For those who were unable to attend, I wanted to recap Sunday's events:
Byron’s memorial celebration was held Sunday, July 30 at Mik-n-Mac’s Lounge in Coeur d’Alene
. Despite some stressful moments during the week of planning for the gathering, everything turned out truly beautiful. About 150 people filled the bar, which was decorated tastefully with white silk tablecloths and large flower arrangements on each table. All house lights in the place were dim, and dozens of lit candles created a somberly welcoming atmosphere. At the bottom of the stairs near the entry was a huge tree tied with envelopes to be filled with donations for the family to cover expenses. A large portrait of Byron sat on a table next to the tree, along with a framed newspaper clipping of his obituary and some handouts for the guests featuring his photo and a sentimental poem. A pool table had been covered in white silk and fresh flowers and became a makeshift shrine where everyone could put out the Byron photos they had brought. It was a bit surreal – the hushed voices and quiet music was a sharp contrast to the usual cacophony that fills this place when filled with so many people.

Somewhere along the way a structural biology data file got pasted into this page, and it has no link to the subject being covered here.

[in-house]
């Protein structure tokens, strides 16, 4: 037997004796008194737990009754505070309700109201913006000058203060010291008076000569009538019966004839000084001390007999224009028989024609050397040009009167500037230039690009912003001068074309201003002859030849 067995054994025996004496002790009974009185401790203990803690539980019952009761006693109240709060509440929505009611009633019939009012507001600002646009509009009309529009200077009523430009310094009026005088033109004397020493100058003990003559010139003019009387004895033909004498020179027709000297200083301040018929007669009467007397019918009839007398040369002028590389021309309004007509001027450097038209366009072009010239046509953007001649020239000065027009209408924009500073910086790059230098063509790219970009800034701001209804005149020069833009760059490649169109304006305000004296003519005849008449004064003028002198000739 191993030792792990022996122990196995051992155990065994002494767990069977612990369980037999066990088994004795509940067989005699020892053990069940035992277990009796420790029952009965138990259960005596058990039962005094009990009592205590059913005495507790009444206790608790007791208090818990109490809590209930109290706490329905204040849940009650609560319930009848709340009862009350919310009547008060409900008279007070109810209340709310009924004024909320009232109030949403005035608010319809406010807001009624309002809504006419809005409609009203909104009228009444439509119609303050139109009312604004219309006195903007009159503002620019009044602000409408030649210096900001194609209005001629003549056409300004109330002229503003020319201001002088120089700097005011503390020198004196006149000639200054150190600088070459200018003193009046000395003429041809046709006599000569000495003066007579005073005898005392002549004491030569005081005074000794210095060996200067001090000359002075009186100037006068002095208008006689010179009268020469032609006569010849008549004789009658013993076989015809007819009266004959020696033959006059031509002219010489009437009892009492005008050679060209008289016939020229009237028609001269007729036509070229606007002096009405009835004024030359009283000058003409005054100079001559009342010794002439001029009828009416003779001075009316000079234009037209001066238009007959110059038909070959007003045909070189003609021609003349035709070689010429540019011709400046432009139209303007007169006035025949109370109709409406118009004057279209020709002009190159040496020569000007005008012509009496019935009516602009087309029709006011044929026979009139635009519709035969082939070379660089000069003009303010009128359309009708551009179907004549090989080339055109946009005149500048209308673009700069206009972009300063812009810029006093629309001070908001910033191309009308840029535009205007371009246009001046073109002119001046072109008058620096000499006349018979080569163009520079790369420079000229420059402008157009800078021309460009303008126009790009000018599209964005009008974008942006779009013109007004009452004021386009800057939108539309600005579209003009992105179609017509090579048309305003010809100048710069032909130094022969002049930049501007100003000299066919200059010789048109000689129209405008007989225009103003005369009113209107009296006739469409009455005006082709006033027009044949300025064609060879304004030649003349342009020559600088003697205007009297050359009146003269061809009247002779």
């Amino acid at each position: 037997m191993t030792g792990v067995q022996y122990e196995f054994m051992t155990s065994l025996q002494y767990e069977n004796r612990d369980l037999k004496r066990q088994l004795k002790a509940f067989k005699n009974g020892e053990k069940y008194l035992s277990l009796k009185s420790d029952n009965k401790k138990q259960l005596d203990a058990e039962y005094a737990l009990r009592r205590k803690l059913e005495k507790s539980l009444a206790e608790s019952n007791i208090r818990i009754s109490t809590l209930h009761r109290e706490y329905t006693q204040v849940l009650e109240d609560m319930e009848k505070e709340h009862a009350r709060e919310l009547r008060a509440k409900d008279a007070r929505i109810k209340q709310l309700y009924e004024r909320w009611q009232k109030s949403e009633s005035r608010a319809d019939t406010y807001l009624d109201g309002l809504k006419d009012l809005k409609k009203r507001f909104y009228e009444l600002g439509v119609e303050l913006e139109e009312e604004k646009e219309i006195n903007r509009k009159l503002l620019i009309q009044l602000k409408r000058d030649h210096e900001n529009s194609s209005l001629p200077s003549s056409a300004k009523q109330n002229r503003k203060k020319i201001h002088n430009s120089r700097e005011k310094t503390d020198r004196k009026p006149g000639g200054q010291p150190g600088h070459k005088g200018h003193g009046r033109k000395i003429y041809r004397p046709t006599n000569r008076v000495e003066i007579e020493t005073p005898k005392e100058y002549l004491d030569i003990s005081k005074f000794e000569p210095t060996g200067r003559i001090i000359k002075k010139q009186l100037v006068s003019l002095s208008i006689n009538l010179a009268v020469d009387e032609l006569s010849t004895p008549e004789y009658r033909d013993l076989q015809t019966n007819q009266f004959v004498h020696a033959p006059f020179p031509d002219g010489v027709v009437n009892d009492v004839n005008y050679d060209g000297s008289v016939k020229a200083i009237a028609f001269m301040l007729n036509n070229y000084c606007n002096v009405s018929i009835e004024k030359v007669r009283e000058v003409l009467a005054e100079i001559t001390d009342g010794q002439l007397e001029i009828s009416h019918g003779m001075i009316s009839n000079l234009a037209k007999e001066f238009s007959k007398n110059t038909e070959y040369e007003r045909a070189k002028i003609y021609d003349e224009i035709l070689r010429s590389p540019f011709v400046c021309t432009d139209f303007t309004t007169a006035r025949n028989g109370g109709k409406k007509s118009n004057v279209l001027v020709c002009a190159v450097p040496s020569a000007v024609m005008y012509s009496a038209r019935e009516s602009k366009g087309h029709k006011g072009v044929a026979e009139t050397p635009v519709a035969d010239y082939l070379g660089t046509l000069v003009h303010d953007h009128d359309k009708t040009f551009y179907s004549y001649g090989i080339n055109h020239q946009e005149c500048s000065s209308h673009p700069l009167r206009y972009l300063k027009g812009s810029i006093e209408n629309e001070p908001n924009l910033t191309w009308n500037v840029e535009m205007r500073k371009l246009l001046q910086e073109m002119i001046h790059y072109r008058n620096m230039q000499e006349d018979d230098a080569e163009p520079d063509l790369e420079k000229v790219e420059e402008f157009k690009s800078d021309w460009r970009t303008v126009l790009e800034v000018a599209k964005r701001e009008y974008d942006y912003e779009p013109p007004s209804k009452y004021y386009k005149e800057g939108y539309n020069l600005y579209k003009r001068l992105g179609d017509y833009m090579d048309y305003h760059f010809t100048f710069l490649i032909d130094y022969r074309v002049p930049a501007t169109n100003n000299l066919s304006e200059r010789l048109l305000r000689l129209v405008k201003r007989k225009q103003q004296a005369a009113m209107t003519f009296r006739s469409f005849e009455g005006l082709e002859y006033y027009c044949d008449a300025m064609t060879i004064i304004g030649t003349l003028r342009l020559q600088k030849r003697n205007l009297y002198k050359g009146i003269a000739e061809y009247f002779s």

Once all the family and friends were gathered, the ceremony began with a few emotional words from Byron’s visibly choked-up friend Tobias, who eloquently summed up Byron’s many endearing qualities and reminded everyone of their huge loss. He handed the microphone over to Byron’s sister who lightened up the atmosphere for a moment with a funny story that she said would always stick with her: Every year her and Byron would try to come up with the most outrageous prank to pull on each other for April Fools Day. One year she was very pregnant and worked with him at Regis. So, she poured a puddle of water on the floor in the break room, crouched herself over it, and waited for Byron. When he walked in she calmly spoke: “Oh…I think my water broke.” Byron began panicking wildly: “What do we do? What do we do?” His sister yawned and shrugged and said “I dunno, whatever…” So he ran out and told the other stylists (who, of course, were all in on the joke) what was going on, just freaking out. They all yawned and shrugged and said “whatever” as well, like he was overreacting to nothing. The head stylist told him to tell his sister to get out on the floor and get to work, that it was too busy for her to leave. Of course, Byron’s jaw dropped in disbelief, and when he went back to the break room ready to kidnap his sister and take her to the ER, she told him he’d been “punked.” He told her that was it, that she had won the April Fools contest forever and that he would never be able to prank her as good.